Coonhounds, Ego and the Dog Show Circuit
The Washington Post has a front page story this morning about a fellow and his daughter who raise, hunt and show coonhounds. The piece is part of a series on why folks compete in things, and the title of this one is: Ego
In my opinion, that single word does not entirely sum up why folks attend dog shows, but it's a pretty good one word try, nonetheless.
The reporter details the trophy room:
More than 500 trophies were displayed on the floor, forming a sea of oak and metal that covered all but a four-foot-wide sliver of speckled tile in the middle of the room. The trophies ranged in height from six inches to six feet, and they all bore the names of dog shows held in the last eight years. More than 300 ribbons, plaques and certificates decorated the walls. A year earlier, Amanda had hired a cleaning crew to dust and shine each award.
How did all these gleaming trophies and ribbons come into being? Well, it involved a wealthy father and a LOT of money. A whole lot of money.
To their credit, the Alexanders are not puppy peddlers, and do not breed a lot of dogs, and they take unbelievably good care of the dogs that they have.
Also to their credit, the Alexanders DO work their dogs, though it should be said that with 60 dogs in the kennels, no one dog may see much action in a year.
The Alexander's hounds sometimes chased down possum, deer, bobcats or bears. Other times, like tired athletes, Curt said the dogs gave up and barked at the base of a random tree, just so the hunt would end and they could go home. On the worst nights, the hounds injured themselves while tearing through the woods at 15 mph. A dog once ran out of the woods with a porcupine quill poking into the center of his eyeball -- a wound fixed, by veterinarian recommendation, with Krazy Glue. Another dog tripped and slipped a disk in his back, necessitating 12 trips to a specialist in Columbus, Ohio.
The Washington Post story is ostensibly about competition and what motives people to success in their respective sports. Whatever it is (and let's set aside whether showing dogs is a sport), it appears to be a powerful internal force.
Amanda, 27, spends all but two weekends each year driving to dog shows in places such as Brazil, Ind., and Saluda, N.C. Bob has spent more than $400,000 purchasing dogs and then lavishing them with accoutrements generally reserved for elite athletes: truckloads of performance-enhancing food; a heated indoor swimming pool for winter cross-training; personal drivers to shuttle dogs to distant appointments with nationally renowned veterinarians.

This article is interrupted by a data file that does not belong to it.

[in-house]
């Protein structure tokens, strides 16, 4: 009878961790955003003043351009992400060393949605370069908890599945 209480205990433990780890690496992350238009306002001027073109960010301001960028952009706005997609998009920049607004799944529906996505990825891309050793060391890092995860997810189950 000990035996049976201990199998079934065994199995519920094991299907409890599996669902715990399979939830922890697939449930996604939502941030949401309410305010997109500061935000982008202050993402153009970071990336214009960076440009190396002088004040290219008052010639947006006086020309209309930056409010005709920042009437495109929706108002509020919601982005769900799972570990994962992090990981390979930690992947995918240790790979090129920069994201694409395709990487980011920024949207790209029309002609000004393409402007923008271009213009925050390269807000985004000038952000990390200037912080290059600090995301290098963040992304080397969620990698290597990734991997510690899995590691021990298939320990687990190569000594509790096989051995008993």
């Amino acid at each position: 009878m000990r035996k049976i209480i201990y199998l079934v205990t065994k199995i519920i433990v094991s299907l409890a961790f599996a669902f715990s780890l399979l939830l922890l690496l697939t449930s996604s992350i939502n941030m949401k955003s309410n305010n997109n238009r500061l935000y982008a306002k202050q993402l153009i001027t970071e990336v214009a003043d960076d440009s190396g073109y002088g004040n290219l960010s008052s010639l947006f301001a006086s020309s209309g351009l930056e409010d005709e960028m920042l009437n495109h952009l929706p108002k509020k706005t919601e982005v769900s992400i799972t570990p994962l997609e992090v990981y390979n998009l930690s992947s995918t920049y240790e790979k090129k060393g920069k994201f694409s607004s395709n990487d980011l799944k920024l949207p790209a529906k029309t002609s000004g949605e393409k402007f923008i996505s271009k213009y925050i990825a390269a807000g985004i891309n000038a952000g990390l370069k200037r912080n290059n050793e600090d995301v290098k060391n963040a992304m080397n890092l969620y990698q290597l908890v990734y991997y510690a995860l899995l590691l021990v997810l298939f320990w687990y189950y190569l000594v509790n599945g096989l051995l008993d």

You can do the math: $400,000 for 60 dogs, 500 trophies and 300 ribbons. That works out to about $6,600 per dog, or about $800 per trophy. In fact, those numbers are not too far out of sync; some folks spend more than
In the dog show world, of course, one chooses both a breed and a registry, and young Amanda seems to have chosen the American Kennel Club. I have little doubt that the reason she saddled up with the AKC is that a young female "pay to play" show dog person found the new AKC coonhound cartel more socially promising than the older, more male, and more experienced coonhound club at the UKC. Apparently, it did not hurt a whit that the AKC encourages exhibitors to dress up in nice clothes and put makeup on their dogs.
In her grooming shop a few days earlier, Amanda spent 90 minutes readying the four Plott coonhounds. She trimmed and filed their nails, shaved surplus hair from their underbellies and rubbed the inside of their ears with Q-tips. But as she stepped out of her camper and looked around the infield, Amanda wondered if she'd prepared enough. All around her, groomers sprayed dogs with hair color, lined their eyes with mascara, whitened their toenails with chalk and smoothed their coats with flat irons.
Of course the UKC has had coonhounds forever, and the AKC only came to the show when they needed to bolster their sagging finances. So how do you explain abandoning the UKC for the AKC without it reflecting on the pure ego of a young campaigner who wants to be a big-and-rich fish in a smaller pond? Simple: you blame it on something defective with the UKC.
Until recently, Amanda had competed almost exclusively in the United Kennel Club, a less formal, less prestigious organization popular among coonhound owners. At UKC events, she said dog feces blanketed the ground and hound owners spat chewing tobacco in the show ring. At AKC events, including the renowned Westminster Kennel Club dog show, professional handlers wear three-piece suits in the show ring.
Dog feces blanketed the ground? That's not a description of any UKC event I have ever been to, and it's not one anyone else seems to recognize either. But never mind. What's truth got to do with it? The message here is that there's a "civilized" club for people who put party dresses on themselves and makeup on their dogs, and an "uncivilized" club for tobacco chewing, shit-flinging rednecks who drink corn whiskey from a mason jar. I get it.
On The Washington Post web site, a commentator on the article notes that:
"Coonhounds are uniquely American. Dr. Thomas Walker was one of the first breeders of coonhounds in this country. Hence the name, Treeing Walker Coonhound. Walker also introduced horse racing and was one of the first settlers of Kentucky to go through the Cumberland Gap."
Well yes, that is all true ... maybe.
Without a doubt Walker was one of the first breeders of fox hounds in America, but there's some question as to whether the Walker Coonhound is named after him or another Walker that came many years later.
For anyone interested in reading more about Dr. Thomas Walker and his discovery of the Cumberland Gap, I suggest "Gateway: Dr. Thomas Walker and the Opening of Kentucky," by my father, David M. Burns. It's not about dogs, but then (suprisingly) not everything is.